The application of membrane assisted fluidized bed reactors for distributed energy production has generated considerable research interest during the past few years. It is widely accepted that, due to better heat and mass transfer characteristics inside fluidized bed reactors, the reactor efficiency can outperform other reactor configurations such as packed bed units. Although many experimental studies have been performed to demonstrate and monitor the long term performance of membrane assisted fluidized bed reactors, the hydrodynamics of membrane-assisted fluidized bed reactors has thus far only been studied in pseudo-2D geometries. In this work the solids concentration inside a real 3D fluidized bed reactor geometry was measured using a fast X-ray analysis technique. Experiments were conducted in absence and presence of two different membrane modules with different configurations and number of membranes (porous Al2O3 tubes) for two types of particles, viz. 400–600 μm polystyrene (Geldart B type) and 80–200 μm Al2O3 (Geldart A/B type). Results from the experiments with Geldart B type particles revealed that the membrane modules (both the membranes and the spacers) can significantly reduce bubble growth along the fluidized bed resulting in a smaller average bubble diameter, expected to improve the bubble-to-emulsion mass transfer, whereas for the experiments with fine Geldart A/B particles, and at a very high extraction values (40% of the inlet flow), a densified layer with high solids concentration was formed near the membrane, which may impose an additional mass transfer resistance for gas components to reach the surface of the membranes (concentration polarization). The results from this study help designing and optimizing the positioning of the membranes and membrane spacers for optimal performance of fluidized bed membrane reactors.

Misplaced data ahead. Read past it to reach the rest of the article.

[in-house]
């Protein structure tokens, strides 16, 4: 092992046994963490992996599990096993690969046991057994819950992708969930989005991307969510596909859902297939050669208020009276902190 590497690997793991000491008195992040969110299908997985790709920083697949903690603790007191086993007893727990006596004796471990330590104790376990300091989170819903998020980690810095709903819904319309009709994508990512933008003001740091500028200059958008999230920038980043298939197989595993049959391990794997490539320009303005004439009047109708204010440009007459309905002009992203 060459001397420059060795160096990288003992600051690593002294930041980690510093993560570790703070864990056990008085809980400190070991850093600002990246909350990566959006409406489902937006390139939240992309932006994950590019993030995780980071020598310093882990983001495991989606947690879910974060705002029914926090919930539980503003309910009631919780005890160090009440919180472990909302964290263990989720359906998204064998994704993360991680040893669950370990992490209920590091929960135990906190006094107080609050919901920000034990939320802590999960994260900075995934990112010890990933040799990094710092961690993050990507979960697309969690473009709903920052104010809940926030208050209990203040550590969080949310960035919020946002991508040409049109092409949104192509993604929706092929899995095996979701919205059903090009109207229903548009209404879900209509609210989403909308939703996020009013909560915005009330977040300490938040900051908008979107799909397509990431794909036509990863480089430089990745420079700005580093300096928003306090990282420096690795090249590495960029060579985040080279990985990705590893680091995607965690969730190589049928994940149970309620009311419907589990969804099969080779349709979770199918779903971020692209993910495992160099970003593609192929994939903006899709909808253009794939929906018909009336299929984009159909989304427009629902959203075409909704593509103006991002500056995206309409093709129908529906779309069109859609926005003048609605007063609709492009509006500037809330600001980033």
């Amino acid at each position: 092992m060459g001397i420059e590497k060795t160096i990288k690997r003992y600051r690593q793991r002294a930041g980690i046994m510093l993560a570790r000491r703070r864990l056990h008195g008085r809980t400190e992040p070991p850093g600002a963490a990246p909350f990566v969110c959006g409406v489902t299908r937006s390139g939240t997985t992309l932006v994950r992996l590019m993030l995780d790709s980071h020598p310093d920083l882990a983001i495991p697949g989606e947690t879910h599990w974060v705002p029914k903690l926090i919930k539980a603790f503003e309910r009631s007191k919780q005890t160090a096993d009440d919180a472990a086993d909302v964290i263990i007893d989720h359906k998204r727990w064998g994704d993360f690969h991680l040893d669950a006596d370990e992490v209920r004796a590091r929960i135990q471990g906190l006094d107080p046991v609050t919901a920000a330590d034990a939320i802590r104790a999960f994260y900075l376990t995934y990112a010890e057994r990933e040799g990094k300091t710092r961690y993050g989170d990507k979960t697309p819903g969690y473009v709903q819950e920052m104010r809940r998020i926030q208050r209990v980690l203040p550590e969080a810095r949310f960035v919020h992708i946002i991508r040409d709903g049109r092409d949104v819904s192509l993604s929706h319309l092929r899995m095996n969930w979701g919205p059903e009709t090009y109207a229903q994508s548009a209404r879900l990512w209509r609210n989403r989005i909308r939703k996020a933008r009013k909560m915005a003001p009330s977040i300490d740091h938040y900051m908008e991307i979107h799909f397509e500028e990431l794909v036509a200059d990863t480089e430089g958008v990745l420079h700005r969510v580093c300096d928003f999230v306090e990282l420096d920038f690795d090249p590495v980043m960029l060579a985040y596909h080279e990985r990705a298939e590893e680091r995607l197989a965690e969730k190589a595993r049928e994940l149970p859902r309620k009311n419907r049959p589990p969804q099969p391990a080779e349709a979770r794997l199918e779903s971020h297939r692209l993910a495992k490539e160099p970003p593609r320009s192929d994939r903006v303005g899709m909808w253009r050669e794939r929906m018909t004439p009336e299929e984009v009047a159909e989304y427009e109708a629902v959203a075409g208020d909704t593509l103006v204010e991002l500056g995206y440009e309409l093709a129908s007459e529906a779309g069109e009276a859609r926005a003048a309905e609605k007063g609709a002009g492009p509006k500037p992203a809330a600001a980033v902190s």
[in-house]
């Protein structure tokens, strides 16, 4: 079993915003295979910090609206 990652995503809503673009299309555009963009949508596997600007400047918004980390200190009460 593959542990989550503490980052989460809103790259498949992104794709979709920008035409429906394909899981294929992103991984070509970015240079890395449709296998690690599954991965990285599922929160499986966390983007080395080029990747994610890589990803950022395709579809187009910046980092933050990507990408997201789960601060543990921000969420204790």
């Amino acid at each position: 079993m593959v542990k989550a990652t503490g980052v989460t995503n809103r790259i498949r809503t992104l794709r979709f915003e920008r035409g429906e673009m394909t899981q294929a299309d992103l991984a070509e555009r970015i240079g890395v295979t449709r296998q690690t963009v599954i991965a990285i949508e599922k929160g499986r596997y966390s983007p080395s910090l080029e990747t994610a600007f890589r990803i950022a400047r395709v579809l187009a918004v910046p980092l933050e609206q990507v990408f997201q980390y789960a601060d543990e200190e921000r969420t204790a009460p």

|Number of pages||15|
|Journal||Chemical Engineering and Processing: process intensification|
|Publication status||Published - 1 Dec 2017|
- Fluidized bed
- Solids concentration
- Vertical membranes